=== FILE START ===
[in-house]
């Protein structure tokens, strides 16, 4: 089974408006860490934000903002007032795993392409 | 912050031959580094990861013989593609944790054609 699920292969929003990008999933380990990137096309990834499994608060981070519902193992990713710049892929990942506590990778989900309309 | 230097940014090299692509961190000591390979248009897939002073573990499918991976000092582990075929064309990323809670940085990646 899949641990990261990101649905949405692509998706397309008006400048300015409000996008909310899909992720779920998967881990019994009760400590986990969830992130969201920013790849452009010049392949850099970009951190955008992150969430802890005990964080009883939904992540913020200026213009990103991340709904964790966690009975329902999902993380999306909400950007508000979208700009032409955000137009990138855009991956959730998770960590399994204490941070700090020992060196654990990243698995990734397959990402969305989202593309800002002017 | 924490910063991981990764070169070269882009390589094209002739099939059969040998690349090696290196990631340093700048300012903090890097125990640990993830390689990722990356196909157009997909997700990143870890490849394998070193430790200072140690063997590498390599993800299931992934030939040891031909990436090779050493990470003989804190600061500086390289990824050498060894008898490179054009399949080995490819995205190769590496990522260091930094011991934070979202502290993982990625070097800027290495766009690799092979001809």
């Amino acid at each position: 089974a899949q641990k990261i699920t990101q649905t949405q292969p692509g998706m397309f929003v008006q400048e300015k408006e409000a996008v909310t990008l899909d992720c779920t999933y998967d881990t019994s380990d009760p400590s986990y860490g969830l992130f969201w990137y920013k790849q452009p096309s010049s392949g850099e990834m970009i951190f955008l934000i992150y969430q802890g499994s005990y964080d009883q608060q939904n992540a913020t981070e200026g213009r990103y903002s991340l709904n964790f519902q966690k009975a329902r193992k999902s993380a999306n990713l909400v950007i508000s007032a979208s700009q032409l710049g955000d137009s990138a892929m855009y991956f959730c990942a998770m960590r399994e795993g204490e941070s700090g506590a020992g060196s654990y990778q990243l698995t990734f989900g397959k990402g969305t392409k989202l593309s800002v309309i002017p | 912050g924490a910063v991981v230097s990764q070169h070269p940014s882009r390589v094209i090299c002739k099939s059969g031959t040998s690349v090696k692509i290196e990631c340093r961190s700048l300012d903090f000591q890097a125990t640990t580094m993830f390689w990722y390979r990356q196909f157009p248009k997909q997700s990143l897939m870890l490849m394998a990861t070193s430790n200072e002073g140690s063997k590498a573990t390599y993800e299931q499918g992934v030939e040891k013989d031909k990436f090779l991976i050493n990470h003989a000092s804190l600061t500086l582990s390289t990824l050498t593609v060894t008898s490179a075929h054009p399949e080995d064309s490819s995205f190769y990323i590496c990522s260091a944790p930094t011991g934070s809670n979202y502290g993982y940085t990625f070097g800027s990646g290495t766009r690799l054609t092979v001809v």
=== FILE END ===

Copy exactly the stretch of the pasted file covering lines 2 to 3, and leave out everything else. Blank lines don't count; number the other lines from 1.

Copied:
């Protein structure tokens, strides 16, 4: 089974408006860490934000903002007032795993392409 | 912050031959580094990861013989593609944790054609 699920292969929003990008999933380990990137096309990834499994608060981070519902193992990713710049892929990942506590990778989900309309 | 230097940014090299692509961190000591390979248009897939002073573990499918991976000092582990075929064309990323809670940085990646 899949641990990261990101649905949405692509998706397309008006400048300015409000996008909310899909992720779920998967881990019994009760400590986990969830992130969201920013790849452009010049392949850099970009951190955008992150969430802890005990964080009883939904992540913020200026213009990103991340709904964790966690009975329902999902993380999306909400950007508000979208700009032409955000137009990138855009991956959730998770960590399994204490941070700090020992060196654990990243698995990734397959990402969305989202593309800002002017 | 924490910063991981990764070169070269882009390589094209002739099939059969040998690349090696290196990631340093700048300012903090890097125990640990993830390689990722990356196909157009997909997700990143870890490849394998070193430790200072140690063997590498390599993800299931992934030939040891031909990436090779050493990470003989804190600061500086390289990824050498060894008898490179054009399949080995490819995205190769590496990522260091930094011991934070979202502290993982990625070097800027290495766009690799092979001809």
């Amino acid at each position: 089974a899949q641990k990261i699920t990101q649905t949405q292969p692509g998706m397309f929003v008006q400048e300015k408006e409000a996008v909310t990008l899909d992720c779920t999933y998967d881990t019994s380990d009760p400590s986990y860490g969830l992130f969201w990137y920013k790849q452009p096309s010049s392949g850099e990834m970009i951190f955008l934000i992150y969430q802890g499994s005990y964080d009883q608060q939904n992540a913020t981070e200026g213009r990103y903002s991340l709904n964790f519902q966690k009975a329902r193992k999902s993380a999306n990713l909400v950007i508000s007032a979208s700009q032409l710049g955000d137009s990138a892929m855009y991956f959730c990942a998770m960590r399994e795993g204490e941070s700090g506590a020992g060196s654990y990778q990243l698995t990734f989900g397959k990402g969305t392409k989202l593309s800002v309309i002017p | 912050g924490a910063v991981v230097s990764q070169h070269p940014s882009r390589v094209i090299c002739k099939s059969g031959t040998s690349v090696k692509i290196e990631c340093r961190s700048l300012d903090f000591q890097a125990t640990t580094m993830f390689w990722y390979r990356q196909f157009p248009k997909q997700s990143l897939m870890l490849m394998a990861t070193s430790n200072e002073g140690s063997k590498a573990t390599y993800e299931q499918g992934v030939e040891k013989d031909k990436f090779l991976i050493n990470h003989a000092s804190l600061t500086l582990s390289t990824l050498t593609v060894t008898s490179a075929h054009p399949e080995d064309s490819s995205f190769y990323i590496c990522s260091a944790p930094t011991g934070s809670n979202y502290g993982y940085t990625f070097g800027s990646g290495t766009r690799l054609t092979v001809v």